Here at Corepoint Health we work with customers of all sizes: large IDNs, regional hospitals, radiology clinics, labs, outpatient clinics, long-term care clinics, ambulatory, and more.
One constant strand between the different types of clients we work with is their desire to make the health IT environment applicable and useful for each and every department and each and every person who logs into a computer or accesses their network. While many of this blog’s readers would consider reaching that goal just as likely as Wile E. Coyote catching the Roadrunner, they continue to try and try again. It’s simply what you do.
Not long ago I saw an online contact list his title as “Health IT Evangelist.” This is a perfect description of what health IT professionals do daily, albeit without the reaffirming chorus of “Amen!” that television evangelists receive. They (you) enjoy and believe in the power of technology, that’s why they chose this profession and why they work 40+ hours each week to prove to skeptical coworkers the value of the available technology, if they would trust it and use it as it was intended.
Converting the skeptics is no cake walk, a task made more difficult when users feel they do not have total control over their activities. Having to pick up the phone and call the help desk for every little problem may create resentment among certain personalities. I’m always encouraged when I hear positive stories from customers who have empowered various individuals or departments with varying levels of control over the data that flows in and out of their department.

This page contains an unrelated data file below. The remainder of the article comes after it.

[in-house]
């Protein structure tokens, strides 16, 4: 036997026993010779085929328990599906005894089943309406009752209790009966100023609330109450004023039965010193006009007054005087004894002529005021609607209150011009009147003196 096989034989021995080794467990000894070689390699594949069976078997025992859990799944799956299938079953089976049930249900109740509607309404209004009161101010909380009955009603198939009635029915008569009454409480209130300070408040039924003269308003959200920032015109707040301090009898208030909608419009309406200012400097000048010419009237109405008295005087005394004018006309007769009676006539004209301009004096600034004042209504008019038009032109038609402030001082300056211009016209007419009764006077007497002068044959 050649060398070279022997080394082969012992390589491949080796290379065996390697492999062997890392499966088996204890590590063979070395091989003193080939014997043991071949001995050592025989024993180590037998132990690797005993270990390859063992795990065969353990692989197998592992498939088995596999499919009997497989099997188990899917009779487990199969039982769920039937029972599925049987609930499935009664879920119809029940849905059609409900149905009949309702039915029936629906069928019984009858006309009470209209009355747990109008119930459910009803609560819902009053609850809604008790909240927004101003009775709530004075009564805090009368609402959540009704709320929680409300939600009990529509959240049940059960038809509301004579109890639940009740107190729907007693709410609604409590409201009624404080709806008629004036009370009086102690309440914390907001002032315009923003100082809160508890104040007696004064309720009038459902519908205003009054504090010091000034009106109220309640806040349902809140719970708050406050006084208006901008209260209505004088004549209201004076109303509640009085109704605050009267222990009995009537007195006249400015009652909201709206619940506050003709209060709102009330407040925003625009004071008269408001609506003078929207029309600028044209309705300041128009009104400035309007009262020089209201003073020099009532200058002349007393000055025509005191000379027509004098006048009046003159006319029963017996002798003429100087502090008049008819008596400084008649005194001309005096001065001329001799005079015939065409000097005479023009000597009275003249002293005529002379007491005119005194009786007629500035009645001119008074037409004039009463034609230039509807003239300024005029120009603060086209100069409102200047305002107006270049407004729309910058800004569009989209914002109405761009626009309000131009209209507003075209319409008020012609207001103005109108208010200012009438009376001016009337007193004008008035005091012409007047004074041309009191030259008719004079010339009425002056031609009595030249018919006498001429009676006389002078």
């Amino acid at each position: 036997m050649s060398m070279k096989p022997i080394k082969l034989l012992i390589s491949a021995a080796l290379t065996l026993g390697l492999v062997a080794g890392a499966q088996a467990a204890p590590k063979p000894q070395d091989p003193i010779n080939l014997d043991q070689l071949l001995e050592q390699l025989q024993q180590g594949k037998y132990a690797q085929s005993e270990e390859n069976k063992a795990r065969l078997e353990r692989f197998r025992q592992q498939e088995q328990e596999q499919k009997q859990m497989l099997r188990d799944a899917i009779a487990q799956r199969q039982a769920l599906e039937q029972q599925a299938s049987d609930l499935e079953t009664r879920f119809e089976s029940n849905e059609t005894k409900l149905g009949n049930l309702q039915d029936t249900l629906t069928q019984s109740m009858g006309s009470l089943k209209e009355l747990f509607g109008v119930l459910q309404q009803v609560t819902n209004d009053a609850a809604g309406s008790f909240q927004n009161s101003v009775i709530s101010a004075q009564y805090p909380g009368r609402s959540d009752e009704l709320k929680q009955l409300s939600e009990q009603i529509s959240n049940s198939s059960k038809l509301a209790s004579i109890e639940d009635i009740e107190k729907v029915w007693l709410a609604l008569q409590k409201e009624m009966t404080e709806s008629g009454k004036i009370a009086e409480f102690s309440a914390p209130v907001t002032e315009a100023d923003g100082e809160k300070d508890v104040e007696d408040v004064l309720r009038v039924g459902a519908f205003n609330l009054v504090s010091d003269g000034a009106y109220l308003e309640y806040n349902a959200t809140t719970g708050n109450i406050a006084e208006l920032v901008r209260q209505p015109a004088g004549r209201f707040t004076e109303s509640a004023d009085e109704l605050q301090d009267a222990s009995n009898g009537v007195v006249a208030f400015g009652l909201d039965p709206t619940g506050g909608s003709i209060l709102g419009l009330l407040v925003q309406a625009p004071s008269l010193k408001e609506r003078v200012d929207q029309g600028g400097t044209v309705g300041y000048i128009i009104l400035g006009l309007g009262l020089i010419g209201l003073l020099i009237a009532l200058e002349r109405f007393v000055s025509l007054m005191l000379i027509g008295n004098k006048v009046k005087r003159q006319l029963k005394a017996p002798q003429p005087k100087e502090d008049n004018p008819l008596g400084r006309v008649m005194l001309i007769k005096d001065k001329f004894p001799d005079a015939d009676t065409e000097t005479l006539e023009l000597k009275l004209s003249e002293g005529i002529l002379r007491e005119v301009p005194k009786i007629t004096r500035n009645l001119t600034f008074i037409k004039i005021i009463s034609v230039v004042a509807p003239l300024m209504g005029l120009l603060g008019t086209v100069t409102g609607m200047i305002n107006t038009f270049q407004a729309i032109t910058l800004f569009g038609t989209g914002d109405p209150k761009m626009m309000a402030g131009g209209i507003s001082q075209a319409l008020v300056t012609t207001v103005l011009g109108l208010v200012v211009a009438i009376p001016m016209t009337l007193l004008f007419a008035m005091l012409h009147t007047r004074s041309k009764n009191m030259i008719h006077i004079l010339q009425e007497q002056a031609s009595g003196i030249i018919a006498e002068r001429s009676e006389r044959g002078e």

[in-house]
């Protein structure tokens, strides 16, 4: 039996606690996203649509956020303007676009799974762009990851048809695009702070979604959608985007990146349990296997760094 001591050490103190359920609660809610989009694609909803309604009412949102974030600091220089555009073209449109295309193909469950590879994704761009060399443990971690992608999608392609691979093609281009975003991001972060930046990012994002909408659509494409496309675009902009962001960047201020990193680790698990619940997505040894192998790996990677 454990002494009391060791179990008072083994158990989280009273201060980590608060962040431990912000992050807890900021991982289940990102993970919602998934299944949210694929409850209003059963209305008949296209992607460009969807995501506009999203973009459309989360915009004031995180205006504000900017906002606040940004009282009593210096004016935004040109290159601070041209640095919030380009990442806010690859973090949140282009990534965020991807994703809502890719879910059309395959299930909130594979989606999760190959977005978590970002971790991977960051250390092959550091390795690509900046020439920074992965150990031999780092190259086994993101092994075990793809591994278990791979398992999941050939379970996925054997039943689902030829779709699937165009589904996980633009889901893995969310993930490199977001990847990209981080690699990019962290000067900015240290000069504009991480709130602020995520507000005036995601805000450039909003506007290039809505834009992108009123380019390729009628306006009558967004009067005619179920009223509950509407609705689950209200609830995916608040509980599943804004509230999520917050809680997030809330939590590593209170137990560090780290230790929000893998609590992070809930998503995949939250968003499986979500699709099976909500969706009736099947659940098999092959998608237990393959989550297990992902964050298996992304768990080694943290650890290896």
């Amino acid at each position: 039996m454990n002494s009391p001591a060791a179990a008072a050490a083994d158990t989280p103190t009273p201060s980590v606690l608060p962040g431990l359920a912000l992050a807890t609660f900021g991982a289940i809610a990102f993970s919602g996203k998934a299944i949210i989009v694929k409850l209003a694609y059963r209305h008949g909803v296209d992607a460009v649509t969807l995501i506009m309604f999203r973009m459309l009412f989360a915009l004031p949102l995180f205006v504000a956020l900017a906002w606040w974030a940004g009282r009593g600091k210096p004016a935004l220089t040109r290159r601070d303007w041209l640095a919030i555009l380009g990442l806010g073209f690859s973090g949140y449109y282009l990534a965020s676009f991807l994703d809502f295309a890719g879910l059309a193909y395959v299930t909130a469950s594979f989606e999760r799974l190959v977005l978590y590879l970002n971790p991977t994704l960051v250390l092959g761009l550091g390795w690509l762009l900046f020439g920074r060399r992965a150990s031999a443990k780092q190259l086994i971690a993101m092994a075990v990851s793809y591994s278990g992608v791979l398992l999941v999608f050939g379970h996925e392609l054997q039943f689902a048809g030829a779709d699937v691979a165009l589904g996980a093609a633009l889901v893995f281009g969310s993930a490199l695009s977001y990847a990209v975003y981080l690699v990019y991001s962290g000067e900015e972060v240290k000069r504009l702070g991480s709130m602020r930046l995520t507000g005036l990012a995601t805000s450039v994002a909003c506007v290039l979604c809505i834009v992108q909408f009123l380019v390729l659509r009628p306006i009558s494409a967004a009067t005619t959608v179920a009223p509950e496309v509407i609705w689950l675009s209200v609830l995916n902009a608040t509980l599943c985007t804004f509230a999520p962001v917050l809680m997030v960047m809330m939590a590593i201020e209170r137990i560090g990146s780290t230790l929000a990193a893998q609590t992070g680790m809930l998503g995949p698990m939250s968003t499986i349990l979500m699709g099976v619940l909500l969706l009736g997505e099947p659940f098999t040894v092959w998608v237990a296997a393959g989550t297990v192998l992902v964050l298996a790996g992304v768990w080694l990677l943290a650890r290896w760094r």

I recently spoke to the CIO of an upstate NY community hospital who said he gave their head nurse the ability to view specific interface connections using User Profiles in their interface engine. The nurse can log in to the administration console and monitor if health data is flowing to and from her department as intended. If there is a problem, she can then alert the interface analyst with the details.
That might not seem like much, but that small amount of control can be the difference between a call that sounds like this: “We’re not receiving orders and we have a waiting room full of sick patients. I need you to fix this right away!” to “It looks like the Lab interface is down again, would you please restart their system?”
The first is a call of anger and desperation. In the second call, the nurse maintains her control of the situation because she knows what the problem is and how to fix it – she has become a logical extension of the health IT team.
More of these de facto members of the health IT team throughout your organization means there are more health IT converts, which makes your job easier and gives you a larger base to tap into when you need to accomplish future initiatives. After all, the more coyotes there are throughout the organization, the easier it will be for you to finally catch that elusive Roadrunner.